Nassau| Explosive corruption claims made by Dr Hubert Minnis during the 2017 election campaign have backfired.
Shortly after winning on a campaign of lies, Minnis used the police to prosecute members of the former PLP government on trumped up charges.
The trials of PHA Chairman Frank Smith and former Cabinet Minister Shane Gibson revealed the shady tactics used by the Minnis-established Anti-Corruption Unit during their investigations into bribery claims.
Witness statements were doctored, phone records were manipulated, witnesses coached and sitting Cabinet Ministers gave accusers lucrative contracts.
It’s no surprise that the courts acquitted both men as there was no evidence to support the claims.
However, the so-called Anti-Corruption Unit has failed to probe claims of misappropriation of relief donations and bribery demands following Hurricane Dorian.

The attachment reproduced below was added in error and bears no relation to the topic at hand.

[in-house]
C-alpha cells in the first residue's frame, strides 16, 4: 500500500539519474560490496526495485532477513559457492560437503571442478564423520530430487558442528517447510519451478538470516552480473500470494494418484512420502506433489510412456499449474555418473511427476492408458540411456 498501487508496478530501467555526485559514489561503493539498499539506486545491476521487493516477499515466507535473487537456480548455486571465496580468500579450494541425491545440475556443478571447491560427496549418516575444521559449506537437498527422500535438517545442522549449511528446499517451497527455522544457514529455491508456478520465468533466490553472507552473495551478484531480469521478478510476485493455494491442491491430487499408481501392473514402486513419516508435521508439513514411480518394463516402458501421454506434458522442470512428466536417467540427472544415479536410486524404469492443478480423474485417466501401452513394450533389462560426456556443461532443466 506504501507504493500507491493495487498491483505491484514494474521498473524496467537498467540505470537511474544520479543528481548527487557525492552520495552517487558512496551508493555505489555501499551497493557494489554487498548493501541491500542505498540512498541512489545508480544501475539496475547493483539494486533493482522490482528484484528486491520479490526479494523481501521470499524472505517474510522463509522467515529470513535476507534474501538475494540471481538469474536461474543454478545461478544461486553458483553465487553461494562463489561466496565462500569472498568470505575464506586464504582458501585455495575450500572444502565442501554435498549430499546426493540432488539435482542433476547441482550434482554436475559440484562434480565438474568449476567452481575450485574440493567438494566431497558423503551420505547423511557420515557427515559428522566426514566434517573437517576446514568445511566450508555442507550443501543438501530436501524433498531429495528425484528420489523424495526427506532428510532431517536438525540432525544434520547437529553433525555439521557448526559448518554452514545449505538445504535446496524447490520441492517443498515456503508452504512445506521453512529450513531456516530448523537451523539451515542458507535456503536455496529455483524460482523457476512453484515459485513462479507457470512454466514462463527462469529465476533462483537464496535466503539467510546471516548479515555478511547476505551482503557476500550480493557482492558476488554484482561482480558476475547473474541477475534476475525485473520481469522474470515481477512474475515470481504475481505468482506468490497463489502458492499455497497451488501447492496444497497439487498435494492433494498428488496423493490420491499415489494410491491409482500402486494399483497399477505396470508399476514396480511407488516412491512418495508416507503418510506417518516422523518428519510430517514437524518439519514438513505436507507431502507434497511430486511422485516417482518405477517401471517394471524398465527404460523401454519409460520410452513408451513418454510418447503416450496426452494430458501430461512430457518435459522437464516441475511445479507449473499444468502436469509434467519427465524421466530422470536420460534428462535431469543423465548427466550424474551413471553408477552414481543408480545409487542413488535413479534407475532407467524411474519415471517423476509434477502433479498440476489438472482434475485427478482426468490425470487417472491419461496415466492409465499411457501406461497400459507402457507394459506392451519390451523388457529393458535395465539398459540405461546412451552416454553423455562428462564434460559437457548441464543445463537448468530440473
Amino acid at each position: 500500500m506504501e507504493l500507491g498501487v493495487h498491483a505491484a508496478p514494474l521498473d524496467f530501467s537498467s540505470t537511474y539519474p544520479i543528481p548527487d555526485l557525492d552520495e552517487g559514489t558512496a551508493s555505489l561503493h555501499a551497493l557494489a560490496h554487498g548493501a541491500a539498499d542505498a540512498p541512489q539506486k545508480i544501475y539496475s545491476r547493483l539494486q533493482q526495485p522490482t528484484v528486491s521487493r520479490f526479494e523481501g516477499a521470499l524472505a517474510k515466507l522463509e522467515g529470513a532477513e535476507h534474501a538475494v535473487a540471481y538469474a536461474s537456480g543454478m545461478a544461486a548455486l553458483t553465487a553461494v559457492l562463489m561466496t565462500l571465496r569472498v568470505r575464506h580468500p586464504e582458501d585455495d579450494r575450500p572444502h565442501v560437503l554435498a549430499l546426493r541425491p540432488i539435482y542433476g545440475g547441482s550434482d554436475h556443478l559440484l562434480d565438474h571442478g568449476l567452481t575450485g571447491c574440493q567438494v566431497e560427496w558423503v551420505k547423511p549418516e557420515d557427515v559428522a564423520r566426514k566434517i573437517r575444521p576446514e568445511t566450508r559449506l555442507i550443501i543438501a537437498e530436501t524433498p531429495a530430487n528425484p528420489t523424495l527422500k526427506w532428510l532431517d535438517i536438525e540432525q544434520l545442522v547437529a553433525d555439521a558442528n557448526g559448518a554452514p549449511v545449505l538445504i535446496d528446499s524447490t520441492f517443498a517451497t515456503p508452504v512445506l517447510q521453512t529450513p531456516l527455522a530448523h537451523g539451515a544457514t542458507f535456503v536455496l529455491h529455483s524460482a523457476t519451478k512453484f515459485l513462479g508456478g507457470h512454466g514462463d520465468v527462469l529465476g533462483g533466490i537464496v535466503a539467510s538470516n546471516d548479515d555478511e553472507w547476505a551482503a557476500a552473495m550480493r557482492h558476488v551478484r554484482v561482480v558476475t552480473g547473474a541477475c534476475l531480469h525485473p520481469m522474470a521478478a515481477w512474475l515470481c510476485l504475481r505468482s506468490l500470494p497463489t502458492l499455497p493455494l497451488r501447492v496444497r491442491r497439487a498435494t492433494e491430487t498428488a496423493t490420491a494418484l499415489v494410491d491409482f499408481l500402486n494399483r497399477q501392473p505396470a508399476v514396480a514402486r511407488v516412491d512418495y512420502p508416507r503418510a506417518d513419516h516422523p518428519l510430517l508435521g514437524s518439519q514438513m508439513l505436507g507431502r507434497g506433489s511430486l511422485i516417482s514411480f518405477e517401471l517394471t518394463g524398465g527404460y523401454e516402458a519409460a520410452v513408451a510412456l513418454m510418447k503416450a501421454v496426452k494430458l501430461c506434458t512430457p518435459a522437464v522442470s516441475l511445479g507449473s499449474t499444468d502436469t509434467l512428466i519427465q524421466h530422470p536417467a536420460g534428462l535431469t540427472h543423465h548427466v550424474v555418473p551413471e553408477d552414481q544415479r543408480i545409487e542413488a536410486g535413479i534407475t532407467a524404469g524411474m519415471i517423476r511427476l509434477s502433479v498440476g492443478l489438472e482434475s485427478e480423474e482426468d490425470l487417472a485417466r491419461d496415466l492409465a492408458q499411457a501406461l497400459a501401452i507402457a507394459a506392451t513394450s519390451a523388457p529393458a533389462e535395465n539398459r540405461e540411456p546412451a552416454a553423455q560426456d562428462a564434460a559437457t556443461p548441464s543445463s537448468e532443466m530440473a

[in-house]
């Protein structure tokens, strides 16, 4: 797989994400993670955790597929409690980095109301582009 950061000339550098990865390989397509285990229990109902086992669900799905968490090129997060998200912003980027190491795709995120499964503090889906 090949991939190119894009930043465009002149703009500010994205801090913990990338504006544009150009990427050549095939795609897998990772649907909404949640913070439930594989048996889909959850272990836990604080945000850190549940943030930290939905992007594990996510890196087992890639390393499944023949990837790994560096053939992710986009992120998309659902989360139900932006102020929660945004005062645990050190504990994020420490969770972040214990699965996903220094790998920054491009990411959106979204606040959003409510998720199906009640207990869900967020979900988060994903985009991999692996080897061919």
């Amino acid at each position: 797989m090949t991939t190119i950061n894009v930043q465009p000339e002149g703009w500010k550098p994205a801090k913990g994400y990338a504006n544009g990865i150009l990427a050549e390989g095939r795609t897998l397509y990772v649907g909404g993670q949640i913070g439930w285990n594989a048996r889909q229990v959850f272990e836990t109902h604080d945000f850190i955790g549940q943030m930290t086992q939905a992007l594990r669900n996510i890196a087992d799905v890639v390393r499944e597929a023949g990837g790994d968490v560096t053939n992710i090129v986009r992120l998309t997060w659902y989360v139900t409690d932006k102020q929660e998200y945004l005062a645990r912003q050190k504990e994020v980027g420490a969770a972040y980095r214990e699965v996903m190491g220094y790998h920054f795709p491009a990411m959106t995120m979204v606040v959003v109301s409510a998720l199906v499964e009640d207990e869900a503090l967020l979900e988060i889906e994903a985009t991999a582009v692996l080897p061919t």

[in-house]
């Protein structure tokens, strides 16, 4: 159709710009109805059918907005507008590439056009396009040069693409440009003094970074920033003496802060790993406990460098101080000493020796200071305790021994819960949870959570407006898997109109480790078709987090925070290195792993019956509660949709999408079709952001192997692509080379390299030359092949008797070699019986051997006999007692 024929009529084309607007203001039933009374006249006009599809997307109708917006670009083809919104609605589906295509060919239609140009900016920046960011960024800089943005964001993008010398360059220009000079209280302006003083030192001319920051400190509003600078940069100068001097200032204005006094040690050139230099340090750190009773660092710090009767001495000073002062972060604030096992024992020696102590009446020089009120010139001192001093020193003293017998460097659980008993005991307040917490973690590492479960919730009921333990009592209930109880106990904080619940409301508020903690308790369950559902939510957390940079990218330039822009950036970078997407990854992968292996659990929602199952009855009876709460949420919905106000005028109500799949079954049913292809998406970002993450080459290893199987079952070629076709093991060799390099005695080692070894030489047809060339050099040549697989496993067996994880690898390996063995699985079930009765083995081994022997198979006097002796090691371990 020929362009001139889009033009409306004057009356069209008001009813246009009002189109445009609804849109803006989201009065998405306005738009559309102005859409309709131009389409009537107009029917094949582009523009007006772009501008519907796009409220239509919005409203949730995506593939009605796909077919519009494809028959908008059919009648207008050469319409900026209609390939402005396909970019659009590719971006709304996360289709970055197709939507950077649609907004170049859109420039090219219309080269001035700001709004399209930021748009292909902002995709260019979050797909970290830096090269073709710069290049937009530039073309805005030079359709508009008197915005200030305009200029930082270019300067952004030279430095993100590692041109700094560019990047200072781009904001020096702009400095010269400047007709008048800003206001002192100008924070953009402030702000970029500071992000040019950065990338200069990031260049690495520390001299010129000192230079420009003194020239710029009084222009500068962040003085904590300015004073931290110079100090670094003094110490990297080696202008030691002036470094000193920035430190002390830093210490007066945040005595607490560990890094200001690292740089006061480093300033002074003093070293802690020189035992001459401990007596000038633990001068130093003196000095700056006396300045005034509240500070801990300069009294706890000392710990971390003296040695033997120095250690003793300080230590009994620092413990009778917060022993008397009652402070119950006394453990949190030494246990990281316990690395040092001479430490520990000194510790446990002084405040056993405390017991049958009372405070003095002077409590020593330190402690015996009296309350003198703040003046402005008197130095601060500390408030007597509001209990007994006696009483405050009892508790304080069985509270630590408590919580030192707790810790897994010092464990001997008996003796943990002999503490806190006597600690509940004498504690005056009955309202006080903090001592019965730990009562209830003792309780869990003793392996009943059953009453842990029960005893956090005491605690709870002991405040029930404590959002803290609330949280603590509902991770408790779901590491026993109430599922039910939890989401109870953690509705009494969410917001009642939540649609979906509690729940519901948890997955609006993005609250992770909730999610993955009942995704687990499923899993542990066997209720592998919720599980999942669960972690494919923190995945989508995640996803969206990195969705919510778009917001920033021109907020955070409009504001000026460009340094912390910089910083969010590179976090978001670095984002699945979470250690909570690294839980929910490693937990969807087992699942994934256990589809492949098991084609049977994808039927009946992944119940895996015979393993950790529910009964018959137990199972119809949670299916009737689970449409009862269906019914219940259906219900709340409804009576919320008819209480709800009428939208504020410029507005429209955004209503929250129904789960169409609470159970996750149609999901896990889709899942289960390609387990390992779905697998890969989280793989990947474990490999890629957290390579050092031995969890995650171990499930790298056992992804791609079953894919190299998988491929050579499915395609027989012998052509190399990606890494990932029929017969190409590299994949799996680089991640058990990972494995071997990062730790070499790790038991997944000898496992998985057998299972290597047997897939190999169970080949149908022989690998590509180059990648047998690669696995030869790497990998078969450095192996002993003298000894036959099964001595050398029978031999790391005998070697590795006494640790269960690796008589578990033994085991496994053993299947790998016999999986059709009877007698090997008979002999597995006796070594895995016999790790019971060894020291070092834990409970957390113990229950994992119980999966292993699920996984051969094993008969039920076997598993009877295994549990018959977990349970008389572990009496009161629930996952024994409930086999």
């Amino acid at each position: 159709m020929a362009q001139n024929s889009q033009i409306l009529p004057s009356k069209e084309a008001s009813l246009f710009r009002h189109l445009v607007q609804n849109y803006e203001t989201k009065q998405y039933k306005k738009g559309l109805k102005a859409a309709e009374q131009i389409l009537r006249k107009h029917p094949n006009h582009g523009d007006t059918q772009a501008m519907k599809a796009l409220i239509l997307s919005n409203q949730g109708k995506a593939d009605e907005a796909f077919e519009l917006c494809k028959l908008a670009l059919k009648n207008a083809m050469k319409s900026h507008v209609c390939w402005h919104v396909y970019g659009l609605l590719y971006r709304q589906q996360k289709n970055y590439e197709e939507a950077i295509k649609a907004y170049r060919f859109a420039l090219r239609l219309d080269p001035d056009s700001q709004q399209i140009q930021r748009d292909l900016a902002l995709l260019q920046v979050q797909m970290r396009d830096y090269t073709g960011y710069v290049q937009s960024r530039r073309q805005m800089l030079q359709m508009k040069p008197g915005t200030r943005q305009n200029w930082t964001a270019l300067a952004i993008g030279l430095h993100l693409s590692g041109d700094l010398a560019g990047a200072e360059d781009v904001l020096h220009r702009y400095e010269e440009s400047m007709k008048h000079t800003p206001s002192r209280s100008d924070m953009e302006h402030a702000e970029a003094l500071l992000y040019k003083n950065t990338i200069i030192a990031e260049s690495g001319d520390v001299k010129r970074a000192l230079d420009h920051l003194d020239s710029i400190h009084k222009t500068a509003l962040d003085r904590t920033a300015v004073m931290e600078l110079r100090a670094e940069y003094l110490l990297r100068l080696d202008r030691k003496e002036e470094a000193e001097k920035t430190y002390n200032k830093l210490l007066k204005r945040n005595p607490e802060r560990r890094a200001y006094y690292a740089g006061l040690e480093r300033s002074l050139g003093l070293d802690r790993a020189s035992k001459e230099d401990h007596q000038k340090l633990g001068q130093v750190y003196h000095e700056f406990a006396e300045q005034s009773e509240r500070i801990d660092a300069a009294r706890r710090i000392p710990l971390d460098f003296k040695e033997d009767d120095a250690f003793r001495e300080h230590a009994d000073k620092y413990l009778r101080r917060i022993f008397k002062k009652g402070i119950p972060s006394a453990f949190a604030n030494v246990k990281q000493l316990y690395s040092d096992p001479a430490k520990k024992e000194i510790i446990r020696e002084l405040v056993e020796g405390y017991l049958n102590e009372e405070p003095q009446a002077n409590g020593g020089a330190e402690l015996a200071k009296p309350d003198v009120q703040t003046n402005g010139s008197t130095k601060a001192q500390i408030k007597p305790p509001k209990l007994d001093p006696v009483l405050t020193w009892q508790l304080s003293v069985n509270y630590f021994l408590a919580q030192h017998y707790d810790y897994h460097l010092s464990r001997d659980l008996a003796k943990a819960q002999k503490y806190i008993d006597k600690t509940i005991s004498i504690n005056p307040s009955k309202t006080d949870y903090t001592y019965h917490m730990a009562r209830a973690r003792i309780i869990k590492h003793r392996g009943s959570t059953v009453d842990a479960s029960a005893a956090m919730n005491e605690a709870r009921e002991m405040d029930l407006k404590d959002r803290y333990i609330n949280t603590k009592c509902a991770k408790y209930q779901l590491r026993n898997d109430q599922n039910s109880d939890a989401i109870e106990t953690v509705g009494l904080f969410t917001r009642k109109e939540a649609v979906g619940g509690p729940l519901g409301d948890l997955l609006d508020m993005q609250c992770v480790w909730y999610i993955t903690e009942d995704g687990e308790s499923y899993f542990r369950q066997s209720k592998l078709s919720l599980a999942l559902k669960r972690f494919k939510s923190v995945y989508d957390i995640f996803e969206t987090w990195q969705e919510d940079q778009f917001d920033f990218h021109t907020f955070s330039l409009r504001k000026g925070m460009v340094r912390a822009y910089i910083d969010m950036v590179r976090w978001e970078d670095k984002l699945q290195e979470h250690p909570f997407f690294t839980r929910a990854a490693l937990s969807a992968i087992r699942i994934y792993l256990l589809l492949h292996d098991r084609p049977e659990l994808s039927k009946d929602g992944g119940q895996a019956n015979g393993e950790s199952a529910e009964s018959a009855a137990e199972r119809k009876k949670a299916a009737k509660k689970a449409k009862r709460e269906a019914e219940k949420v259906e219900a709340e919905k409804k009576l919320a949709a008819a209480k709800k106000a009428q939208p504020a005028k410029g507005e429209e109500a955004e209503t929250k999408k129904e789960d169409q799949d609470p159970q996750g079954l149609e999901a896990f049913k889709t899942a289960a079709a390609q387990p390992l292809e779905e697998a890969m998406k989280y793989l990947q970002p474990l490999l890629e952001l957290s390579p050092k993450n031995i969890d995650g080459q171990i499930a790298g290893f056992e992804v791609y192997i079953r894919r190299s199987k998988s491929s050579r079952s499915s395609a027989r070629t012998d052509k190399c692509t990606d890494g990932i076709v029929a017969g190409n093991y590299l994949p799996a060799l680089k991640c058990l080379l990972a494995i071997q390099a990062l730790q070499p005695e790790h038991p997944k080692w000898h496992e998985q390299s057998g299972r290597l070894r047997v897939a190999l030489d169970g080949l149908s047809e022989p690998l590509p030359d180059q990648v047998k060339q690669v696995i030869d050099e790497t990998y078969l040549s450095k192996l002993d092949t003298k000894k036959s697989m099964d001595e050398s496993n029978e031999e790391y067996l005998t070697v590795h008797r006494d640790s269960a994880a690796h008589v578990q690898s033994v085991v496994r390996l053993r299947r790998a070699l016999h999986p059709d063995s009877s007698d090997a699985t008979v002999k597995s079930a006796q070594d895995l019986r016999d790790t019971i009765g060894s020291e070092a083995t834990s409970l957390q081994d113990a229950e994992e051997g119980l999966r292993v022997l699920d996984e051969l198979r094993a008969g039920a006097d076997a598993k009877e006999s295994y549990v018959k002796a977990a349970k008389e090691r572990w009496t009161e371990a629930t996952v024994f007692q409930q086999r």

Ian Goodfellow revealed at a town hall meeting that corruption was hampering rebuilding efforts on Abaco.
The prime minister was dismissive of his claims that a government official demanded a $30,000 bribe from an American NGO.
A betrayed Goodfellow said, “This government ran, and I voted for this government, on a no corruption basis and I have to tell you that what’s going on in Abaco is really s**t.”
Then, we had the promises of transparency. Minnis claimed that three MPs who had failed to comply with the Public Disclosures Act would face prosecution. He never said who those delinquent MPs were, but it’s safe to assume they were members of his party since they were never charged.
As most Bahamians are struggling to keep their homes and food on the table, FNM MPs, who in 2017 barely had enough money in the bank to buy a bubbler, are building mansions.
Yet, because they are FNMs Minnis has yet to order a probe into their unexplained wealth.